nice and all, but lifelink wins Commander games.
Teysa Karlov is the most flexible of the six cards we’re looking at today.
The primary limitation is that she has to command a creature deck which has
a strong token component to it, but after that, you’re limited only by your
The new version of Zegana will slowly lure you to sleep until you hit the
last ability, and then your eyes pop open wide. She moves from good value
to savage. +1/+1 counters have lots of legs in Commander, so Zegana is
going to slot into quite a few decks, and the trample part is going to make
lots of folks dead quicker (as does Crowned Ceratok). If you have a Prime
Speaker Zegana deck, this cousin is going to be more than welcome at family
gatherings. Don’t even get me started when Vigor is involved.
Whether she’s leading the deck or just part of the ensemble, Zegana will be
giving trample to favorite creatures like Altered Ego, Forgotten Ancient,
Spike Weaver, and all those Plants created by Avenger of Zendikar (after
some landfall action). My initial thoughts were for a Hydra tribal deck.
We’re in the best ramp color (Ulvenwald Hydra hitting two angles for us),
so getting our X values high isn’t that difficult. I also though of cards
with monstrosity, like Arbor Colossus, Nemesis of Mortals, Polukranos,
World Eater, and Shipbreaker Kraken.
The fact that Zegana’s greater value is tied to +1/+1 counters is only just
barely a limitation. There are so many creatures with counters on them plus
so many other ways to put counters on them that you won’t have any trouble
finding the build that suits you best.
This first look at some of the new commanders available to us in Ravnica Allegiance is a nice peek into what might be coming in the
rest of the set. That peek shows us that there will be quite some cards for
Commander coming our way, and soon.
Question of the Week
This week’s question comes from Chris Shipper, who I mentioned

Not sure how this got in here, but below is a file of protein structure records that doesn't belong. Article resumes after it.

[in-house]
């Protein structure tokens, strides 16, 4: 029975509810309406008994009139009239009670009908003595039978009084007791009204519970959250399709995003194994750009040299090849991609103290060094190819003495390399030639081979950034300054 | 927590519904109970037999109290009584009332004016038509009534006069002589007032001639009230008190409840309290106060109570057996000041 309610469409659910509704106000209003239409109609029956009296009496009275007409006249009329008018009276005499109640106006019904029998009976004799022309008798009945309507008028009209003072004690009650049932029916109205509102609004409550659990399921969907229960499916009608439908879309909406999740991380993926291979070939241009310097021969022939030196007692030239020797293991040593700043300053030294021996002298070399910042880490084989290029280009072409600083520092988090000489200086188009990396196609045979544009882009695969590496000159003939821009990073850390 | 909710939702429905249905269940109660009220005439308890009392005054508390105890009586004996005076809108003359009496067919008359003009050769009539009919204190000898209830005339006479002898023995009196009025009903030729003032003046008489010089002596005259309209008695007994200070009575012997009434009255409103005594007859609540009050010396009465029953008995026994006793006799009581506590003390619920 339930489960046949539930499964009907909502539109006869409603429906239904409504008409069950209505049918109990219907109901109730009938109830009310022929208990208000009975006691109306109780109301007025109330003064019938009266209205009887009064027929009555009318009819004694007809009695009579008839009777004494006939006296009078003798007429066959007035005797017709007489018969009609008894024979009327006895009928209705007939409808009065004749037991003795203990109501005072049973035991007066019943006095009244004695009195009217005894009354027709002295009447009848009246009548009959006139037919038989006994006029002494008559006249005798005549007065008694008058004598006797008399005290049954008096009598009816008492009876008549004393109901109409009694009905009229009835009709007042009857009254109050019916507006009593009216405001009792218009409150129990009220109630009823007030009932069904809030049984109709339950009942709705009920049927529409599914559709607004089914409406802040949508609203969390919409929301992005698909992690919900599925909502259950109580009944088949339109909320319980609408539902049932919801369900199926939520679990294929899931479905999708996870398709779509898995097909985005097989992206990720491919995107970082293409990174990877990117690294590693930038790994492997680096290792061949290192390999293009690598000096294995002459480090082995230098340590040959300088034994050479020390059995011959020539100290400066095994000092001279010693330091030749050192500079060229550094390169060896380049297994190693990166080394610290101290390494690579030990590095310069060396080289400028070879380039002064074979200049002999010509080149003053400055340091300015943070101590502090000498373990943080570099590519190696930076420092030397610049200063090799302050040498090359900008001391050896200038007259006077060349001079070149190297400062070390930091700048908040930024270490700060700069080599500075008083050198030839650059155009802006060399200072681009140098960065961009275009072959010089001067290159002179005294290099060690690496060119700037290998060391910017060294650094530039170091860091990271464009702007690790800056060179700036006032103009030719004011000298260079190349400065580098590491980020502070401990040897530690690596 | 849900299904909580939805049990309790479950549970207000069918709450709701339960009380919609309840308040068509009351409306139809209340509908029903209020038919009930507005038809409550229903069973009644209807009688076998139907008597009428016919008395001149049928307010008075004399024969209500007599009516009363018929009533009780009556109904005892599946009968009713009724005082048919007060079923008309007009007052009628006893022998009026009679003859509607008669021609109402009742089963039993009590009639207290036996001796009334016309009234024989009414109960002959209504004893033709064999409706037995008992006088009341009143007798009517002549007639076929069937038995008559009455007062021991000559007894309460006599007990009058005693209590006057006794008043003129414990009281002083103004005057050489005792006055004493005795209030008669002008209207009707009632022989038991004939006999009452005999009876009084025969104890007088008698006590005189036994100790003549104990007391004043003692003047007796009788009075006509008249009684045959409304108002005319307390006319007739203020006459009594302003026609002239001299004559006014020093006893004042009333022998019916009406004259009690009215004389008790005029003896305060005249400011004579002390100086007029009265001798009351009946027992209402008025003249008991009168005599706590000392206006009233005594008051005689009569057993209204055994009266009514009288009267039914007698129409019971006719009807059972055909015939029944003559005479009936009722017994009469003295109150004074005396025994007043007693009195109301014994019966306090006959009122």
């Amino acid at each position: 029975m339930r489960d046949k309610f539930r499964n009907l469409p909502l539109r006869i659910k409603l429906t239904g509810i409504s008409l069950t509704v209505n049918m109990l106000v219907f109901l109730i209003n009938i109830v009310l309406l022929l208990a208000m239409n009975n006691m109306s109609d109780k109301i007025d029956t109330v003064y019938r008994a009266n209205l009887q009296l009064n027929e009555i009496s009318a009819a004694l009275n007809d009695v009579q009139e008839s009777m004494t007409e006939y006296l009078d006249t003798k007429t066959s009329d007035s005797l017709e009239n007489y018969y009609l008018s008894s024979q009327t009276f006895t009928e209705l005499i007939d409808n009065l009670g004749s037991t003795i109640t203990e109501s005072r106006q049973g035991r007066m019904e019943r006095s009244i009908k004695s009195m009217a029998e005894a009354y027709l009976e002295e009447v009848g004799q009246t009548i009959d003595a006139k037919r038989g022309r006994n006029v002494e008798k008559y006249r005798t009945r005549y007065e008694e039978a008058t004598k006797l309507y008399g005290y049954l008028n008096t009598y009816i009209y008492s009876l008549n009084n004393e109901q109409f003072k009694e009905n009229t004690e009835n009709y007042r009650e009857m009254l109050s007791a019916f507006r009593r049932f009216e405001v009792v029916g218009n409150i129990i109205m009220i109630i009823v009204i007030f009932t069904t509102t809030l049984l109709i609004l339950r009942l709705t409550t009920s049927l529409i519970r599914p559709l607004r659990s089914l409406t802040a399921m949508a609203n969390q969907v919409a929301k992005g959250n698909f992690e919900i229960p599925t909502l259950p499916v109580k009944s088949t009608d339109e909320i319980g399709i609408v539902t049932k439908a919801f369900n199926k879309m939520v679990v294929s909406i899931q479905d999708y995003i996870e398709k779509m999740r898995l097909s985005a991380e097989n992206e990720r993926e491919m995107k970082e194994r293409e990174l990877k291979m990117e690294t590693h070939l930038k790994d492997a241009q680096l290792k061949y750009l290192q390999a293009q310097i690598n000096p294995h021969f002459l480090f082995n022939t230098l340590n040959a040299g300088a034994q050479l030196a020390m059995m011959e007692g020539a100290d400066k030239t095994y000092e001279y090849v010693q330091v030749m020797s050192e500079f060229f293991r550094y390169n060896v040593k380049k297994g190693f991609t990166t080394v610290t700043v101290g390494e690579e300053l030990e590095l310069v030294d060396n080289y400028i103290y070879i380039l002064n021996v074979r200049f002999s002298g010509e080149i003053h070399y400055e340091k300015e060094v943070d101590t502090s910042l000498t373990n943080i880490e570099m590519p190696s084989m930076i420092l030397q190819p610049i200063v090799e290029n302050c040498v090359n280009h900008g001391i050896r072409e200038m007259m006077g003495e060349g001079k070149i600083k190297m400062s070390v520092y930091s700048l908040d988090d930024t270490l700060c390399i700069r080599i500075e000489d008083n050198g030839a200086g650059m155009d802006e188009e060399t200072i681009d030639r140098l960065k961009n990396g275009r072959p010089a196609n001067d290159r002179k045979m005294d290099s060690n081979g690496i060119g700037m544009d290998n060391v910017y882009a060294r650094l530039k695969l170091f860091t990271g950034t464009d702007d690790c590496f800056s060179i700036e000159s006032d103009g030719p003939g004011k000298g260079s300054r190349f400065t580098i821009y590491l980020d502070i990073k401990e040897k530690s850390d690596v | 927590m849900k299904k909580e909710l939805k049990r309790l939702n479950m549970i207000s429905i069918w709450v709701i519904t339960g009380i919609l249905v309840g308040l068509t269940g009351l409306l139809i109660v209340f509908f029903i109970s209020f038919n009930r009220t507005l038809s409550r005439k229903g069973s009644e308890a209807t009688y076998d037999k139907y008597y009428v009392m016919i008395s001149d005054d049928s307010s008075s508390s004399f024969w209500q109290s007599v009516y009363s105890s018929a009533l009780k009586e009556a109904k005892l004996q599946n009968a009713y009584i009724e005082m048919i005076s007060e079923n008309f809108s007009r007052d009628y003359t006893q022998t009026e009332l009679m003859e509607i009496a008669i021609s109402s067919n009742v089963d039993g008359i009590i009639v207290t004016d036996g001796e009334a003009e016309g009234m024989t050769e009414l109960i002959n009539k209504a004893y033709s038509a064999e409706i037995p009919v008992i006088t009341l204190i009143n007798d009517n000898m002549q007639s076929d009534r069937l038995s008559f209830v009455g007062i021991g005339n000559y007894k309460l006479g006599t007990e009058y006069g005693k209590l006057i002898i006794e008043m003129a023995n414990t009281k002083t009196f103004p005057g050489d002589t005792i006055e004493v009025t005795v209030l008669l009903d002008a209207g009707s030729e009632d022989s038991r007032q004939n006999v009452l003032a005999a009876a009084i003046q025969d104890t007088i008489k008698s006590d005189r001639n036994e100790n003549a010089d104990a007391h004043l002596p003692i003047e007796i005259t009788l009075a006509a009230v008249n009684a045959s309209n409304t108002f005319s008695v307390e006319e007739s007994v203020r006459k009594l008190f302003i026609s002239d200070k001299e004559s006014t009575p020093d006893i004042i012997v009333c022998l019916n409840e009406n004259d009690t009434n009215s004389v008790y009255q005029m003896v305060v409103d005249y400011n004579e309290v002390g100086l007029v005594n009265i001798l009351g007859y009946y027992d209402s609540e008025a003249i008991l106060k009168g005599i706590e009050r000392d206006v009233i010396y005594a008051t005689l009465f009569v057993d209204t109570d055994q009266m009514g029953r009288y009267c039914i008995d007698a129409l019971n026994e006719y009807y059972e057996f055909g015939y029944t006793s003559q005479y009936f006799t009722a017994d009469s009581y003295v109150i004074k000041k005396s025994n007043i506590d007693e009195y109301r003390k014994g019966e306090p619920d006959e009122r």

in last week’s piece
. Chris asks:
While cards like the recently previewed Prime Speaker Vannifar and
Razaketh, the Foulblooded are good in Commander, are they necessarily
good for the format given that repeatable tutoring throws the
singleton/higher variance feature of the format out the window?”
Chris’ question brings up something we obliquely talked about last week.
“Good in Commander” and “good for Commander” can be two different things.
Cards that limit other players’ ability to do anything have the greatest
delta between good in and good for, but Chris’ point is
well-taken. I think the format would stand a good chance of being better
with a permanent Stranglehold for everyone (but don’t panic; there’s no
plans to move it that way). Blanket tutors like Razaketh and Demonic Tutor
carry the biggest negatives, since they mostly lead down the same paths
(not always; some folks love to tutor for answers, not combo pieces).
Obviously, there’s no reasonable decision that gets rid of all of them (or
even some) and it’d cause quite a revolt if we tried. We’ll continue along
the road of sharing our vision that folks think about both the good in and good for sides of the equation.
Check out our comprehensive Deck List Database for lists of all my decks:
Purple Hippos and Maro Sorcerers
Kresh Into the Red Zone
Halloween with Karador
Dreaming of Intet
You Did This to Yourself
THE CHROMATIC PROJECT
Heliod, God of Enchantments
Thassa, God of Merfolk
Erebos and the Halls Of The Dead
Forge of Purphoros
Nylea of the Woodland Realm
Evil No. 9.
Obzedat, Ghost Killer
Aurelia Goes to War
Trostani and Her Angels
Lazav, Shapeshifting Mastermind
Zegana and a Dice Bag
Ruric Thar and His Beastly Fight Club
Gisa and Geralf Together Forever
Shards and Wedges
Angry, Angry Dinos
Borrowing Stuff at Cutlass Point
Ikra and Kydele
Karrthus, Who Rains Fire From The Sky
Demons of Kaalia
Merieke’s Esper Dragons
Nath of the Value Leaf
Queen Marchesa, Long May She Reign
Queen Marchesa’s Knights
The Altar of Thraximundar
The Threat of Yasova
Zombies of Tresserhorn
Yidris: Money for Nothing, Cards for Free
Yidris Rotisserie Draft Deck
Tana and Kydele
Kynaios and Tiro
Ikra and Kydele
THE DO-OVER PROJECT
Adun Oakenshield Do-Over
Karador Version 3
Lord of Tresserhorn Do-Over
If you’d like to follow the adventures of my Monday Night RPG group (in a
campaign that’s been alive since 1987) which is just beginning the saga The Lost Cities of Nevinor, ask for an invitation to the Facebook
group “Sheldon Menery’s
Monday Night Gamers.”